Breathometer, the maker of a bluetooth connected breathalyzer, uses Uber's API to connect people who need a ride. Newsly, an overnight hack, provides tailored news using machine learning APIs. Plus: hackathons head to rural colleges, and Infected Flight is the timely winner at Disrupt Europe hackathon.
The Breeze Breathalyzer API Steers Tipsy Users to Uber
Breathometer has released its improved Breathalyzer, Breeze, which offers law-enforcement grade accuracy. It offers users the chance to grab a ride with Uber, and it's looking to expand those offerings, to hotels, for example, for those wishing to sleep it off.
But as Ryan Lawler at Techcrunch reports, the company aims to do more than stumble around in the market for alcohol testing:
In addition to being able to detect blood alcohol content, the sensor can be used to take other readings. For instance, it could be used to detect halitosis or dehydration, according to founder and CEO Charles Michael Yim. And that’s all part of Breathometer’s bigger play — to provide a series of devices that can be used for different applications, all with a similar design and tech embedded.
In addition to future devices, the company seems bent on squeezing every use it can think of out of this one. The iOS version of the app connects to Apple's Healthkit, allowing users to input data on their blood-alcohol content levels into their health statistics.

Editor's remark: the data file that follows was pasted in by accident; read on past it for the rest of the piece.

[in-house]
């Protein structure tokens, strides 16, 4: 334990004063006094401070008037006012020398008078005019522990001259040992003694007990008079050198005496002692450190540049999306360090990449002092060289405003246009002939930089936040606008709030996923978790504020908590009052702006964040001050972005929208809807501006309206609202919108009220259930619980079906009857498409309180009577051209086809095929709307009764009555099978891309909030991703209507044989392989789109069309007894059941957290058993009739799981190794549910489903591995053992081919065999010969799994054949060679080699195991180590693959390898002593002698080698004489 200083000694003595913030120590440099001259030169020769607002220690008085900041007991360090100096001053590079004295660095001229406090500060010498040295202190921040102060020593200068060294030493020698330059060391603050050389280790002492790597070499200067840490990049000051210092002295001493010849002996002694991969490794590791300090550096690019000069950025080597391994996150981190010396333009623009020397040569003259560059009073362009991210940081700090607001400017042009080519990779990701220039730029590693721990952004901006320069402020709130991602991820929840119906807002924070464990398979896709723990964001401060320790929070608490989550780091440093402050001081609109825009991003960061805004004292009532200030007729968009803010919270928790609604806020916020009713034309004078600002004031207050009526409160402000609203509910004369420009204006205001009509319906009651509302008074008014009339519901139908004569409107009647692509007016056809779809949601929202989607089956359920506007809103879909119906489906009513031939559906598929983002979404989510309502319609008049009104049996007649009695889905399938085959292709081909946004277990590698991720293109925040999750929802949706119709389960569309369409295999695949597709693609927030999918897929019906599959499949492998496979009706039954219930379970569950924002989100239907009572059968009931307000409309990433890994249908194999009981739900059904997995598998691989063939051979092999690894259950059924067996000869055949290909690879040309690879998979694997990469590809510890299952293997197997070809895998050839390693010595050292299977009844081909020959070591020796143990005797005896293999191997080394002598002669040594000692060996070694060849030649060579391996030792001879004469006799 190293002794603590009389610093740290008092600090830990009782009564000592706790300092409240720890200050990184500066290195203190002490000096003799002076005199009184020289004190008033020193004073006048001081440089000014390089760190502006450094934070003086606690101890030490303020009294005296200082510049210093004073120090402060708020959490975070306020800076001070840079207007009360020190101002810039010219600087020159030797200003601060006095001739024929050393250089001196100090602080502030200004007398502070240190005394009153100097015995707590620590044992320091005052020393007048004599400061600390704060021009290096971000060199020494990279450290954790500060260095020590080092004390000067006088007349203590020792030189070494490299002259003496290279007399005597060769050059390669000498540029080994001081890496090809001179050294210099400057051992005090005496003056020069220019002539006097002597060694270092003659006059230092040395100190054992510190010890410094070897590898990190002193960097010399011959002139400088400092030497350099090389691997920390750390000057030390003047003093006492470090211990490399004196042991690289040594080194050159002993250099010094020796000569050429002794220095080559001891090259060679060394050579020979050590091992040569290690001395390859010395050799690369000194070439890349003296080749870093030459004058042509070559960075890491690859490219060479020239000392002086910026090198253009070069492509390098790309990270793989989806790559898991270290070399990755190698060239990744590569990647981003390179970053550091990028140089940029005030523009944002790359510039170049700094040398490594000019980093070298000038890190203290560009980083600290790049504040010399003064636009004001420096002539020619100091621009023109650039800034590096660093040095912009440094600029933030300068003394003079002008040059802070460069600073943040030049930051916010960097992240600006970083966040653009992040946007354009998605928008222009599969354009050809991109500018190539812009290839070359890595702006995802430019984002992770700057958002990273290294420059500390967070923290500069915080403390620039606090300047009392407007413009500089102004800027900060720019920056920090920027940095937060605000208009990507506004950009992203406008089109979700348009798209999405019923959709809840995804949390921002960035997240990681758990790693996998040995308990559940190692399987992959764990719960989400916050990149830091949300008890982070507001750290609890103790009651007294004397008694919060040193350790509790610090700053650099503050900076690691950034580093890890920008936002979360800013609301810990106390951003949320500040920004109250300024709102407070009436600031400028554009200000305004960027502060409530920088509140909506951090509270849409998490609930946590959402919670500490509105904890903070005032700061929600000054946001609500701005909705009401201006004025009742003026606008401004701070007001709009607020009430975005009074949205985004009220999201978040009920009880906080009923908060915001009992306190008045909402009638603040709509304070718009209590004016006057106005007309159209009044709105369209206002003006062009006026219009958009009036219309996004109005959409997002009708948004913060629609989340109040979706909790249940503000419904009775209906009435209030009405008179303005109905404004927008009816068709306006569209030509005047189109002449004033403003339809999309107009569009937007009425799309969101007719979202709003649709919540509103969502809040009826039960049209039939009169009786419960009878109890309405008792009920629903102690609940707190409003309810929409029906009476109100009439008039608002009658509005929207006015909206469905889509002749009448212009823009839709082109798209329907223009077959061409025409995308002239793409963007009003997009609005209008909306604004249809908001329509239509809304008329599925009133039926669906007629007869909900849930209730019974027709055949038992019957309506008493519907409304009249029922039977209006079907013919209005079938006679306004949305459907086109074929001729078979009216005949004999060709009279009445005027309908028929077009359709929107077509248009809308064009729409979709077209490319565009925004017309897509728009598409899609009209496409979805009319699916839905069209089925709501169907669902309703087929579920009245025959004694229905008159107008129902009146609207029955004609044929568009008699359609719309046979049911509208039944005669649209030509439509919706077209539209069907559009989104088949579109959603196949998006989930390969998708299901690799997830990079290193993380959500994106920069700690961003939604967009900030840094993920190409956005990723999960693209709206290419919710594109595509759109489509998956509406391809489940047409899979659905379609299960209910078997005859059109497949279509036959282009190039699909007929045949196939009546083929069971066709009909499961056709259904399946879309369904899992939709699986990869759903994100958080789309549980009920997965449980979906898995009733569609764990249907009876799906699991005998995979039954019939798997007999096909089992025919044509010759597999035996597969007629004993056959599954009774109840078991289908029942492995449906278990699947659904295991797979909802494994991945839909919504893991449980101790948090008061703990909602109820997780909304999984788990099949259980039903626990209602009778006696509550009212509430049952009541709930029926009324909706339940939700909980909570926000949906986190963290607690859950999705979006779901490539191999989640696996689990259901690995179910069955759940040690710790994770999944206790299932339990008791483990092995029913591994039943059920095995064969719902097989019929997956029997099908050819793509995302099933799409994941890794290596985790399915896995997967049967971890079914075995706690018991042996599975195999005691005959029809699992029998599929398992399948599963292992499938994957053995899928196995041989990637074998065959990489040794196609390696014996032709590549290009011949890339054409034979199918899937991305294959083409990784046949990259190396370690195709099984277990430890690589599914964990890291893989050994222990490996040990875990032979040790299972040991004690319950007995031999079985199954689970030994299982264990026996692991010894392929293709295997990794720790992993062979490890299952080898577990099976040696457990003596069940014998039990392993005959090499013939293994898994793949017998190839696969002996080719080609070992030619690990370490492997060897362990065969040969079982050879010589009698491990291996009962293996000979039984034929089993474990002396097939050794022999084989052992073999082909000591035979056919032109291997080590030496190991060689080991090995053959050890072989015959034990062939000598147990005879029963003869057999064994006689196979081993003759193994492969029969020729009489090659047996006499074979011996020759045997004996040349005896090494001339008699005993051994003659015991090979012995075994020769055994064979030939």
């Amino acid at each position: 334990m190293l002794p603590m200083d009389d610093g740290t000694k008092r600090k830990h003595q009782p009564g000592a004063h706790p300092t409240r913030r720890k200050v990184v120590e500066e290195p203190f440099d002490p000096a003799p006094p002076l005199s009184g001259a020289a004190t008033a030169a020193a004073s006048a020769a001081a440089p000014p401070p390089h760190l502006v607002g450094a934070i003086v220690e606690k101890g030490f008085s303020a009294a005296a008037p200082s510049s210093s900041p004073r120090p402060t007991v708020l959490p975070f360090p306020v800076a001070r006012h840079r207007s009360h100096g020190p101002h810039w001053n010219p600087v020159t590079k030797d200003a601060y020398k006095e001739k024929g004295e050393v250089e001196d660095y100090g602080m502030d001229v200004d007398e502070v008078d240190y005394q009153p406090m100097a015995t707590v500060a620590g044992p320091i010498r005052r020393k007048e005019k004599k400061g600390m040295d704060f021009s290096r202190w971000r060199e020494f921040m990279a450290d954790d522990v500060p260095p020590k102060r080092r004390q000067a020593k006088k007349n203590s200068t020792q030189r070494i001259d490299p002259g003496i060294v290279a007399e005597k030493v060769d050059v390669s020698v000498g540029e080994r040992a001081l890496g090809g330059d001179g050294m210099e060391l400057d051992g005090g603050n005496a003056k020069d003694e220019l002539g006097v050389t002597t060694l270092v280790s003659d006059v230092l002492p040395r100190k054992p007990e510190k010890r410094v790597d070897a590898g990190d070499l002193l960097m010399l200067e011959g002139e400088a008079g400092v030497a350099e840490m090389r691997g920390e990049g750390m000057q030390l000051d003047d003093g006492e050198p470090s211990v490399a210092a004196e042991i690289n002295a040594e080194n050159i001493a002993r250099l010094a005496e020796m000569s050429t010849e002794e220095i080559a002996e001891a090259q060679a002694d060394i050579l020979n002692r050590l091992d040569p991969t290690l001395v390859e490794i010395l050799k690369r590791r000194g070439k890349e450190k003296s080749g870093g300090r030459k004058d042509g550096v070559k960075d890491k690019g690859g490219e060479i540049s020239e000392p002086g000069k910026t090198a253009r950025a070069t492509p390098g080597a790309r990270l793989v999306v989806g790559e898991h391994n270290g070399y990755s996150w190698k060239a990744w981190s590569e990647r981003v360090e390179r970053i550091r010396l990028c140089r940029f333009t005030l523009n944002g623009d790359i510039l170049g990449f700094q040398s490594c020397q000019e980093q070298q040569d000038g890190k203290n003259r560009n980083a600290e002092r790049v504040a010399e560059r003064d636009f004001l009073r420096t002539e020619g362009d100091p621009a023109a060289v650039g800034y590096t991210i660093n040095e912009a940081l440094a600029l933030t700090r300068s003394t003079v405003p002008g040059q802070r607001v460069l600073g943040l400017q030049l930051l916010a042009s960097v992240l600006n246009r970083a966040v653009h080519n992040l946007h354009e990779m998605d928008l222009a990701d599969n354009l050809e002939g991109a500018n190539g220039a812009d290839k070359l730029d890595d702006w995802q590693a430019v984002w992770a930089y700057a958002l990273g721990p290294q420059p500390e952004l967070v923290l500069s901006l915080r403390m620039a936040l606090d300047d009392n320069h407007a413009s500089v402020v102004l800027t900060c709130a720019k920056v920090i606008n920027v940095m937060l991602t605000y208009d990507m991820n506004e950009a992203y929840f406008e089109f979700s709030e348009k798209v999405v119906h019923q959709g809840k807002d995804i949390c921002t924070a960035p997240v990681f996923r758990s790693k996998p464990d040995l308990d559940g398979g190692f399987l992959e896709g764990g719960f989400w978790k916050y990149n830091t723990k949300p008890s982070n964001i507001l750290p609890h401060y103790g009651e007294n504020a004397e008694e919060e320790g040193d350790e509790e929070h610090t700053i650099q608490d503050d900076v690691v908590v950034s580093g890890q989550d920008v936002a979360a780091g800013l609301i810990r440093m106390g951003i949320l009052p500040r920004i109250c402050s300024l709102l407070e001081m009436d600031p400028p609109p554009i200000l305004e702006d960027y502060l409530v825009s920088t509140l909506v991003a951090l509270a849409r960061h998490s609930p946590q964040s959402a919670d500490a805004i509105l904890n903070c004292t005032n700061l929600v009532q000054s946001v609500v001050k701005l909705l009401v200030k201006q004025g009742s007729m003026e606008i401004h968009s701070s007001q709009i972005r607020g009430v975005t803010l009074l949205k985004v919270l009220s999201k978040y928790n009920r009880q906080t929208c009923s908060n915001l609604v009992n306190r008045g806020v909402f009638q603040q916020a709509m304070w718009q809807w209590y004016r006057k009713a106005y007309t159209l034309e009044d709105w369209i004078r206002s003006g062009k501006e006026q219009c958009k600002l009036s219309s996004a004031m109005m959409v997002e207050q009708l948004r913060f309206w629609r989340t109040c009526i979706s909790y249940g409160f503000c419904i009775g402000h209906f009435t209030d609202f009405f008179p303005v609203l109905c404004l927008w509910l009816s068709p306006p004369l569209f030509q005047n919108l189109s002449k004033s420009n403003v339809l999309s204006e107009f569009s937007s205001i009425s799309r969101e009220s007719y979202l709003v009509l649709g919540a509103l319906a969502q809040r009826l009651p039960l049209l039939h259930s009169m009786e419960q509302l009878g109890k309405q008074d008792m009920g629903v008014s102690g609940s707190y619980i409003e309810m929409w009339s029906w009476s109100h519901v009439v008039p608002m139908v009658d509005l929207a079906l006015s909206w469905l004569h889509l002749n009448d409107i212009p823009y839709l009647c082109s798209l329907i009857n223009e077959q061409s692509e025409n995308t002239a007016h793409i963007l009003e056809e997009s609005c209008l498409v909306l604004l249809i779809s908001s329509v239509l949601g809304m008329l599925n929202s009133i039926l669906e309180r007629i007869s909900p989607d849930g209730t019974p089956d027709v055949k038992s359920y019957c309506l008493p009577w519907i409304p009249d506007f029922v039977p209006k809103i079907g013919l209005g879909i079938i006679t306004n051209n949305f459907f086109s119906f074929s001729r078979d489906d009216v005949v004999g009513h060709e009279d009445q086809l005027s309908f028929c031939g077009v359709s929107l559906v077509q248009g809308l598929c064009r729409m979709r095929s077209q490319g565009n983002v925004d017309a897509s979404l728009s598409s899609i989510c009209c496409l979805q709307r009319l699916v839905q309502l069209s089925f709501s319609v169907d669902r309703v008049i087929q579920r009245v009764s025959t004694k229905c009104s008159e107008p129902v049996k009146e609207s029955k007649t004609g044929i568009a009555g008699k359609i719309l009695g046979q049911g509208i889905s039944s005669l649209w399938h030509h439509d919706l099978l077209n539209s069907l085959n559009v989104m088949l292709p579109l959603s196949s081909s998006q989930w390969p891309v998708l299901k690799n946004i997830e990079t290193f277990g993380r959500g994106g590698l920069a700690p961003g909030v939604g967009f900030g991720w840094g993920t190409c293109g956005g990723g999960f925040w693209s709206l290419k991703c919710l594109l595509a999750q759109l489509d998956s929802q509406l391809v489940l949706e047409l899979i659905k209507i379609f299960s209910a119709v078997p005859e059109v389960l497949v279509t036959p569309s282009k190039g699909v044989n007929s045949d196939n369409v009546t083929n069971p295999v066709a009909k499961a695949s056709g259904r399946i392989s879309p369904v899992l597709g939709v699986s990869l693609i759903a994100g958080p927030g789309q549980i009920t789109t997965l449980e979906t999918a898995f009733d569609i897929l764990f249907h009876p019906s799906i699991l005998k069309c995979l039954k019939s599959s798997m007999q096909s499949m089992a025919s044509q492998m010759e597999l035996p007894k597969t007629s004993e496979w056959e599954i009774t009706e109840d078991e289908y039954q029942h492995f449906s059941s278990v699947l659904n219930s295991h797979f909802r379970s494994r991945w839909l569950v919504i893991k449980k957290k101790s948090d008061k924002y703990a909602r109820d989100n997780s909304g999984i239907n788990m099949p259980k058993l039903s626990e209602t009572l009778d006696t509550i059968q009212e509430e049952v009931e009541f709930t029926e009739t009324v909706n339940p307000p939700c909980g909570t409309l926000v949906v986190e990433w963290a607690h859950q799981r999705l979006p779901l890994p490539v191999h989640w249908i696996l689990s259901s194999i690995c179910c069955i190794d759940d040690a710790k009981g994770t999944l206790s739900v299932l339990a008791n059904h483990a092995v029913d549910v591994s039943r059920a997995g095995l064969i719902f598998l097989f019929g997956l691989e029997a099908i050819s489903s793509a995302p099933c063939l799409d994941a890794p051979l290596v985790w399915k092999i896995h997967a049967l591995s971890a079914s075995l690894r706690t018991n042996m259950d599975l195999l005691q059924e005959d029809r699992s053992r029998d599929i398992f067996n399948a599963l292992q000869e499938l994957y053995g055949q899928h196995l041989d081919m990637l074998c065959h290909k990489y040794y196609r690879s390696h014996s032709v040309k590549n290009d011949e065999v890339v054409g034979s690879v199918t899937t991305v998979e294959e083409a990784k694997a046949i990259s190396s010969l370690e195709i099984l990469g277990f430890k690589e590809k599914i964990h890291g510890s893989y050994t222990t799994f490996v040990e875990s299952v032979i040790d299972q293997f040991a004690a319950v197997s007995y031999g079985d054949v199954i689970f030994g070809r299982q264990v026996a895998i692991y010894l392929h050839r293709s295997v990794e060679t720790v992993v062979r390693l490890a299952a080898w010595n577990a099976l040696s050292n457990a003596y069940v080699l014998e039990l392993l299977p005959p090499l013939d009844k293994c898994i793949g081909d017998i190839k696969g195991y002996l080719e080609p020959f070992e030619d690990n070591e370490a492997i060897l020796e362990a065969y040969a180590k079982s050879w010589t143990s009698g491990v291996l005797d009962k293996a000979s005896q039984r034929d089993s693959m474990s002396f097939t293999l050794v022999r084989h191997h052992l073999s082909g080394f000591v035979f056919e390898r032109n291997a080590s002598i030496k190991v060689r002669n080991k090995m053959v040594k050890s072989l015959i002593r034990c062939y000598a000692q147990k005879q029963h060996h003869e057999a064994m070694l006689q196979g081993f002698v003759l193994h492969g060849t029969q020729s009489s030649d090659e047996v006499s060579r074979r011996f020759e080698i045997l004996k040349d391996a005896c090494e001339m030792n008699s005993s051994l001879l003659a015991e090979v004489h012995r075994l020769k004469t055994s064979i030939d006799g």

Newsly Powered by Machine Learning APIs
Newsly, imitating Tinder's popular method of liking and discarding potential dates by swiping right or left, offers users the chance to like and dislike news. Using machine learning APIs, Newsly then crafts a profile to generate tailored news. This has a leg up on news feeds from the likes of Facebook, which generates feeds based only on likes. As Natasha Lomas explains in Techcrunch, the revenue stream is obvious: advertisers will pay for the preference data. She explains how it works, quoting one person on the three member team, Muhammad Rafdi:
For tailoring news content to personal preferences the app is doing natural language processes. “It searches through the [news] content — it does a text analysis, and the text analysis will produce keywords which are then stored into the server,” explains Rafdi. “After several queries it builds up a new one and then that will fetch a new list of news feed based on your preferences.”
This power of dislike has broad implications, so much so that we can imagine Facebook eventually embracing it. By using only "Like," Facebook is giving people--and advertisers--one half of a binary choice. Facebook's problem, of course, is that unleashing a dislike button could have all kinds of nasty consequences when people, news, and products get dissed. But what makes Newsly work is that those preferences aren't shared publicly: the news you have no use for does not get branded as dislikable. What's to prevent Facebook from doing likewise and offering a dislike button that builds data on preferences without pasting the results on the content provider, user or company's pages? The app uses the Intel Mashery API to pull news from the Guardian, though it will soon be used to pull news from many different sources.
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